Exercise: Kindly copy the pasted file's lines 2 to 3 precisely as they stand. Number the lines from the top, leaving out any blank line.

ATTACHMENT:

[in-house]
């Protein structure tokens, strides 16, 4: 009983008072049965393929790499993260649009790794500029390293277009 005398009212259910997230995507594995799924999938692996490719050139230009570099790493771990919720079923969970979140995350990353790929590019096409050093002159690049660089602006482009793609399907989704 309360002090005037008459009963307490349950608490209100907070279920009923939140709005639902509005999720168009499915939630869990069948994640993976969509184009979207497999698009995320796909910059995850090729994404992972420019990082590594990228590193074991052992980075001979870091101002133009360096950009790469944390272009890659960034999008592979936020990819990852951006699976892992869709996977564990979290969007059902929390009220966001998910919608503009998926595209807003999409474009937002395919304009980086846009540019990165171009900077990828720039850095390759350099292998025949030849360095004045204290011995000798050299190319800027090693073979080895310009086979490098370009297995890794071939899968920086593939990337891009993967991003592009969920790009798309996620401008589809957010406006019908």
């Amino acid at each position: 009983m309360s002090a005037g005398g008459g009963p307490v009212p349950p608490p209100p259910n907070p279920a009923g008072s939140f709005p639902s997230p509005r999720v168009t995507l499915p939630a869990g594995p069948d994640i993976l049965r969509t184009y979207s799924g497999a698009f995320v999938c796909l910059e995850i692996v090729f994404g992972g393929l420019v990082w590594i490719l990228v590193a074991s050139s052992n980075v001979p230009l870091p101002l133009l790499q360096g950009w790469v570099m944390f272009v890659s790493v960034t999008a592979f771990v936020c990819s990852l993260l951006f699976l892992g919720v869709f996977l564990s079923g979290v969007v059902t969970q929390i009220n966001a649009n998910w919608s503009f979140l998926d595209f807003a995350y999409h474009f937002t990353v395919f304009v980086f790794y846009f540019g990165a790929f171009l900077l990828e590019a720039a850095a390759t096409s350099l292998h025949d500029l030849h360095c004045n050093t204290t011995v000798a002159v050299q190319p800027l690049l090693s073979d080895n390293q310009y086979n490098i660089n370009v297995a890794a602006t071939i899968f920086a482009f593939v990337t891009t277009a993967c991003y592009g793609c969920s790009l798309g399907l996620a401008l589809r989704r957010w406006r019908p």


């Protein structure tokens, strides 16, 4: 009983008072049965393929790499993260649009790794500029390293277009 005398009212259910997230995507594995799924999938692996490719050139230009570099790493771990919720079923969970979140995350990353790929590019096409050093002159690049660089602006482009793609399907989704 309360002090005037008459009963307490349950608490209100907070279920009923939140709005639902509005999720168009499915939630869990069948994640993976969509184009979207497999698009995320796909910059995850090729994404992972420019990082590594990228590193074991052992980075001979870091101002133009360096950009790469944390272009890659960034999008592979936020990819990852951006699976892992869709996977564990979290969007059902929390009220966001998910919608503009998926595209807003999409474009937002395919304009980086846009540019990165171009900077990828720039850095390759350099292998025949030849360095004045204290011995000798050299190319800027090693073979080895310009086979490098370009297995890794071939899968920086593939990337891009993967991003592009969920790009798309996620401008589809957010406006019908």
């Amino acid at each position: 009983m309360s002090a005037g005398g008459g009963p307490v009212p349950p608490p209100p259910n907070p279920a009923g008072s939140f709005p639902s997230p509005r999720v168009t995507l499915p939630a869990g594995p069948d994640i993976l049965r969509t184009y979207s799924g497999a698009f995320v999938c796909l910059e995850i692996v090729f994404g992972g393929l420019v990082w590594i490719l990228v590193a074991s050139s052992n980075v001979p230009l870091p101002l133009l790499q360096g950009w790469v570099m944390f272009v890659s790493v960034t999008a592979f771990v936020c990819s990852l993260l951006f699976l892992g919720v869709f996977l564990s079923g979290v969007v059902t969970q929390i009220n966001a649009n998910w919608s503009f979140l998926d595209f807003a995350y999409h474009f937002t990353v395919f304009v980086f790794y846009f540019g990165a790929f171009l900077l990828e590019a720039a850095a390759t096409s350099l292998h025949d500029l030849h360095c004045n050093t204290t011995v000798a002159v050299q190319p800027l690049l090693s073979d080895n390293q310009y086979n490098i660089n370009v297995a890794a602006t071939i899968f920086a482009f593939v990337t891009t277009a993967c991003y592009g793609c969920s790009l798309g399907l996620a401008l589809r989704r957010w406006r019908p």